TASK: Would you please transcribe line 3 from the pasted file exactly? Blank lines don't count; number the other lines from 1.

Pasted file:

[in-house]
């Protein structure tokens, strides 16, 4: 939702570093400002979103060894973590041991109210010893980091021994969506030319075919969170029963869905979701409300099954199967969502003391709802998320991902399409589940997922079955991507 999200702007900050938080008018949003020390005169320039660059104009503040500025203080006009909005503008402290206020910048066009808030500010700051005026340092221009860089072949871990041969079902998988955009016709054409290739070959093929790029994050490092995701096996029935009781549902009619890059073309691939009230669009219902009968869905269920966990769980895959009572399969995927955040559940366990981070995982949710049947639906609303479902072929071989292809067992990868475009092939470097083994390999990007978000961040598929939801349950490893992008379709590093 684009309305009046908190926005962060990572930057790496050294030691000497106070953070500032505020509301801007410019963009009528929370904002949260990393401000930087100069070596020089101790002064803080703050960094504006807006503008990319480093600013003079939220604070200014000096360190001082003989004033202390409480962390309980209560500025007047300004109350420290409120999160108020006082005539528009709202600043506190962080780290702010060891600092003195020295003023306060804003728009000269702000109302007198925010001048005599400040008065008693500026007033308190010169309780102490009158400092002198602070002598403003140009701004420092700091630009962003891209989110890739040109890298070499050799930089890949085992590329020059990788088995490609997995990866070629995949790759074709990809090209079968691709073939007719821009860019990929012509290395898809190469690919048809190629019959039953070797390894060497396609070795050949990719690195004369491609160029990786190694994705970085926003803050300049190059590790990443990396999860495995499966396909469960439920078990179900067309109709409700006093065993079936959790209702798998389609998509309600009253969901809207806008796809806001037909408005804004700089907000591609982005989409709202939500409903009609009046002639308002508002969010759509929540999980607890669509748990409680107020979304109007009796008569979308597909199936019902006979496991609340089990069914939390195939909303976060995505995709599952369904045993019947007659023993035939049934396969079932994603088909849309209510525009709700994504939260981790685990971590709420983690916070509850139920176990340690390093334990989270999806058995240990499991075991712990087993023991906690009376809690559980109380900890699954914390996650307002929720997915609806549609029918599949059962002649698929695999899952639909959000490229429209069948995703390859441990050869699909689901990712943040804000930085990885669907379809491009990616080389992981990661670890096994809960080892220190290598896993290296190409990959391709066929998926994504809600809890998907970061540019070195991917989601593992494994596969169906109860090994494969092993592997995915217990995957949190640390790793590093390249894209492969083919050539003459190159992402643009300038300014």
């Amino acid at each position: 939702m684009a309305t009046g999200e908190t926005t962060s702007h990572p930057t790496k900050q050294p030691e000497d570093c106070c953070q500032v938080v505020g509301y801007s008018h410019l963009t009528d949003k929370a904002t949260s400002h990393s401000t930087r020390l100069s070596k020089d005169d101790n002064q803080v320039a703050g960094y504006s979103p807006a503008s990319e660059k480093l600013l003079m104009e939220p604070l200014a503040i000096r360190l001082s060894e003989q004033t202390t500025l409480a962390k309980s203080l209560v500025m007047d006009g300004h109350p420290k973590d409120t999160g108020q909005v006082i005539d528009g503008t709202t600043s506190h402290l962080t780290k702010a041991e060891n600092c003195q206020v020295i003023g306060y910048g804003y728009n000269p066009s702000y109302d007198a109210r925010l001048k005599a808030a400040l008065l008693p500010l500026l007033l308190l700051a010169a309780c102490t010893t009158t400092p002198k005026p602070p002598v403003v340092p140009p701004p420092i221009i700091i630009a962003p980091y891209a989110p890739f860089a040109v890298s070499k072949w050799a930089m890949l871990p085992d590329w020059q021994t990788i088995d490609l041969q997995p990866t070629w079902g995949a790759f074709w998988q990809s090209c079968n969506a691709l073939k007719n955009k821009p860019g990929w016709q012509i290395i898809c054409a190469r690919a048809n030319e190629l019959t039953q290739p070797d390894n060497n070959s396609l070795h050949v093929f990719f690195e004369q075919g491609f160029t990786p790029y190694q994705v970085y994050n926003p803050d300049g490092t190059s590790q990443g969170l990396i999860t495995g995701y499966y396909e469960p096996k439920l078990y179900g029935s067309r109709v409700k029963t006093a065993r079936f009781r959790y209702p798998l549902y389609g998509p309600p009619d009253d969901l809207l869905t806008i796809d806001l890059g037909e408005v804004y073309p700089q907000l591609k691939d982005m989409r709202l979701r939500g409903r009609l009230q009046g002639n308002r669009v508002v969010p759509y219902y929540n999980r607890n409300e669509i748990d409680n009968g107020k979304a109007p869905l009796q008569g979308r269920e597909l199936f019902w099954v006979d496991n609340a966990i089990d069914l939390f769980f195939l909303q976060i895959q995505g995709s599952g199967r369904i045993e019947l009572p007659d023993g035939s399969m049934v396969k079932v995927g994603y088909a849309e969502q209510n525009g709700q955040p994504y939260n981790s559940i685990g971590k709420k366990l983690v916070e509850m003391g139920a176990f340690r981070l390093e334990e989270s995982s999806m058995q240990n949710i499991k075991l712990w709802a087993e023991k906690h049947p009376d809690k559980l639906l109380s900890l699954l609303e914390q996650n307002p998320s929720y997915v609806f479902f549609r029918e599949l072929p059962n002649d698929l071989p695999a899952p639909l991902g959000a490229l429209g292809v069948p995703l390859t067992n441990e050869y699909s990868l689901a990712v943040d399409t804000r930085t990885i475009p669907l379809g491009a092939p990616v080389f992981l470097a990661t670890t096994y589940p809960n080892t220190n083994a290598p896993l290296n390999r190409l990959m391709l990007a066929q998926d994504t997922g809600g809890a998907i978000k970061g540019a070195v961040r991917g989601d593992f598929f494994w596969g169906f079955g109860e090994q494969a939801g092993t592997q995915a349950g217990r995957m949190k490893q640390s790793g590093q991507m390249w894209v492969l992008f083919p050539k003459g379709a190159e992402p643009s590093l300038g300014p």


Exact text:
């Amino acid at each position: 939702m684009a309305t009046g999200e908190t926005t962060s702007h990572p930057t790496k900050q050294p030691e000497d570093c106070c953070q500032v938080v505020g509301y801007s008018h410019l963009t009528d949003k929370a904002t949260s400002h990393s401000t930087r020390l100069s070596k020089d005169d101790n002064q803080v320039a703050g960094y504006s979103p807006a503008s990319e660059k480093l600013l003079m104009e939220p604070l200014a503040i000096r360190l001082s060894e003989q004033t202390t500025l409480a962390k309980s203080l209560v500025m007047d006009g300004h109350p420290k973590d409120t999160g108020q909005v006082i005539d528009g503008t709202t600043s506190h402290l962080t780290k702010a041991e060891n600092c003195q206020v020295i003023g306060y910048g804003y728009n000269p066009s702000y109302d007198a109210r925010l001048k005599a808030a400040l008065l008693p500010l500026l007033l308190l700051a010169a309780c102490t010893t009158t400092p002198k005026p602070p002598v403003v340092p140009p701004p420092i221009i700091i630009a962003p980091y891209a989110p890739f860089a040109v890298s070499k072949w050799a930089m890949l871990p085992d590329w020059q021994t990788i088995d490609l041969q997995p990866t070629w079902g995949a790759f074709w998988q990809s090209c079968n969506a691709l073939k007719n955009k821009p860019g990929w016709q012509i290395i898809c054409a190469r690919a048809n030319e190629l019959t039953q290739p070797d390894n060497n070959s396609l070795h050949v093929f990719f690195e004369q075919g491609f160029t990786p790029y190694q994705v970085y994050n926003p803050d300049g490092t190059s590790q990443g969170l990396i999860t495995g995701y499966y396909e469960p096996k439920l078990y179900g029935s067309r109709v409700k029963t006093a065993r079936f009781r959790y209702p798998l549902y389609g998509p309600p009619d009253d969901l809207l869905t806008i796809d806001l890059g037909e408005v804004y073309p700089q907000l591609k691939d982005m989409r709202l979701r939500g409903r009609l009230q009046g002639n308002r669009v508002v969010p759509y219902y929540n999980r607890n409300e669509i748990d409680n009968g107020k979304a109007p869905l009796q008569g979308r269920e597909l199936f019902w099954v006979d496991n609340a966990i089990d069914l939390f769980f195939l909303q976060i895959q995505g995709s599952g199967r369904i045993e019947l009572p007659d023993g035939s399969m049934v396969k079932v995927g994603y088909a849309e969502q209510n525009g709700q955040p994504y939260n981790s559940i685990g971590k709420k366990l983690v916070e509850m003391g139920a176990f340690r981070l390093e334990e989270s995982s999806m058995q240990n949710i499991k075991l712990w709802a087993e023991k906690h049947p009376d809690k559980l639906l109380s900890l699954l609303e914390q996650n307002p998320s929720y997915v609806f479902f549609r029918e599949l072929p059962n002649d698929l071989p695999a899952p639909l991902g959000a490229l429209g292809v069948p995703l390859t067992n441990e050869y699909s990868l689901a990712v943040d399409t804000r930085t990885i475009p669907l379809g491009a092939p990616v080389f992981l470097a990661t670890t096994y589940p809960n080892t220190n083994a290598p896993l290296n390999r190409l990959m391709l990007a066929q998926d994504t997922g809600g809890a998907i978000k970061g540019a070195v961040r991917g989601d593992f598929f494994w596969g169906f079955g109860e090994q494969a939801g092993t592997q995915a349950g217990r995957m949190k490893q640390s790793g590093q991507m390249w894209v492969l992008f083919p050539k003459g379709a190159e992402p643009s590093l300038g300014p």